Back in late March Lyft made their debut on the stock exchanged and opened at $72 per share. Lyft is now down 18% since its IPO. Despite the positive earnings last week, which included raising their full-year outlook, Lyft has further downside. There have been countless questions and discussions surrounding Lyft’s business model.
In fiscal 2019, Lyft expects to generate revenue of at least $3.47 billion with an adjusted EBITDA loss of $850 million to $875 million. In 2018, Lyft’s EBITDA’s loss was around $850 million. Thus, Lyft may never make a profit, nor do they have a clear path to profitability.
But here is why I think Lyft is a short now. During their earnings announcement last week, where they reported raised their full-year outlook, Lyft said they are cutting down their lock-out period from late Sept. to Aug 19th.
“The lock-up period is scheduled to end on September 24, 2019, which falls within the Company’s quarterly blackout period that commences at the end of the day on August 31, 2019,” the company said in the filing. “Therefore, in accordance with the lock-up agreements with the underwriters, the lock-up period will end at the open of trading on August 19, 2019, which is ten trading days prior to the commencement of the Company’s quarterly blackout period. The Company will also release the market standoff agreements when the lock-up period expires.”
Lyft expects that about 257.6 million shares of Class A common stock may become eligible for sale in the public market beginning August 19. This includes about 12.8 million of Class B shares of common stock converted into Class A stock.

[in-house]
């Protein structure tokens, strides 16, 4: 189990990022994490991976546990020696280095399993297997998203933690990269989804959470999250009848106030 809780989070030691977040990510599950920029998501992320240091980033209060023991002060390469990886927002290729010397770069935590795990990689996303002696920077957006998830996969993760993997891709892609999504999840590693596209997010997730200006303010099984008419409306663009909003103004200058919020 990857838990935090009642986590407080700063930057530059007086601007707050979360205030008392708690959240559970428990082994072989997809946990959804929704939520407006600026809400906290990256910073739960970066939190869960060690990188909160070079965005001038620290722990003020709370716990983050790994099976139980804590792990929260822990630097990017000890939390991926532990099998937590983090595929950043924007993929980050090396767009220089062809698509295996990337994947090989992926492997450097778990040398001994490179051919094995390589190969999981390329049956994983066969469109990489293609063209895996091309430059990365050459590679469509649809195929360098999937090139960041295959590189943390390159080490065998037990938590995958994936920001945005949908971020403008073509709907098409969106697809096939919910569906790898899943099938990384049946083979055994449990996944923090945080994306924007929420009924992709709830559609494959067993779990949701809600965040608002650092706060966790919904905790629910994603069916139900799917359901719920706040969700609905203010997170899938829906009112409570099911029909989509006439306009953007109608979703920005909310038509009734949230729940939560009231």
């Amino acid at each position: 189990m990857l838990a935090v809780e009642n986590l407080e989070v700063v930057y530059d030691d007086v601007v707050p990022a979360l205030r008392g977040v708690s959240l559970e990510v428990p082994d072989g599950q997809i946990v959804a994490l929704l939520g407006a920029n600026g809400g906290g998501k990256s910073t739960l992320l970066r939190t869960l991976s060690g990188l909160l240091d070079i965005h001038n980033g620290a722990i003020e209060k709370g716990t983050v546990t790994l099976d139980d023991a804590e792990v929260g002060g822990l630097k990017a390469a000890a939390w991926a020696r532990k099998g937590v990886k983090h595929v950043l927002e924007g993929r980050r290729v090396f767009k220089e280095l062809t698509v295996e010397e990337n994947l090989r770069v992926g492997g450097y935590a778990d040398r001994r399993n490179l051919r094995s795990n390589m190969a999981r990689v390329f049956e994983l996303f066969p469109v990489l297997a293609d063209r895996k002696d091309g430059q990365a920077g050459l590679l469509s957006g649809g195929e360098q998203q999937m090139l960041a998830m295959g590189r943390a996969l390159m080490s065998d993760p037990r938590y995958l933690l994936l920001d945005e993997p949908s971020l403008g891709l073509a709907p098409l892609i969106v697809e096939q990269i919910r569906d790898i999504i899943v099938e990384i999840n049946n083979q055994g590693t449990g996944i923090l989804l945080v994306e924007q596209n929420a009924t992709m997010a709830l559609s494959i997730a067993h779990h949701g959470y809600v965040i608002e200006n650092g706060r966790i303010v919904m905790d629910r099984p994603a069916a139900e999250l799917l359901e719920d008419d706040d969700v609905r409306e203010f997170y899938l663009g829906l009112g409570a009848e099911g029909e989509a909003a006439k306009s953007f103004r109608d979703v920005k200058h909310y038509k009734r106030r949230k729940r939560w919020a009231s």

Newly public companies are typically subject to a lock-up period preventing insiders including founders, directors and other employees from selling their shares for a designated period of time. The restriction is intended in large part to prevent these investors from injecting large numbers of shares into the market, which could send stock prices lower by quickly increasing supply.
So there are about 274 million shares outstanding. The founders, institutions that bought a stake in the company before going public want to cash out. We are talking about potentially diluting the float (float is the number of shares actually available for trading) by almost 100%.
August 19th simply becomes a supply and demand issues, very similar to the supply and demand issues on Steem. It’s way too expensive to short the stock by borrowing shares due to the borrowing rates, which was once 100%. Thus, the best way to short Lyft is through options. But give yourself so time for the trade to work. The leap options, January 2012 options are too illiquid. But the January 2020 put options gives one plenty of time for the trade to work, which also includes time for an additional two earnings report (which may not meet expectations).
So if you think Lyft will at least test the lows within the next five months,
Consider buying some January 2020 put options with a strike price at $50, but first ensure its liquid enough.
This post is my personal opinion. I’m not a financial advisor, this isn’t financial advise. Do your own research before making investment decisions.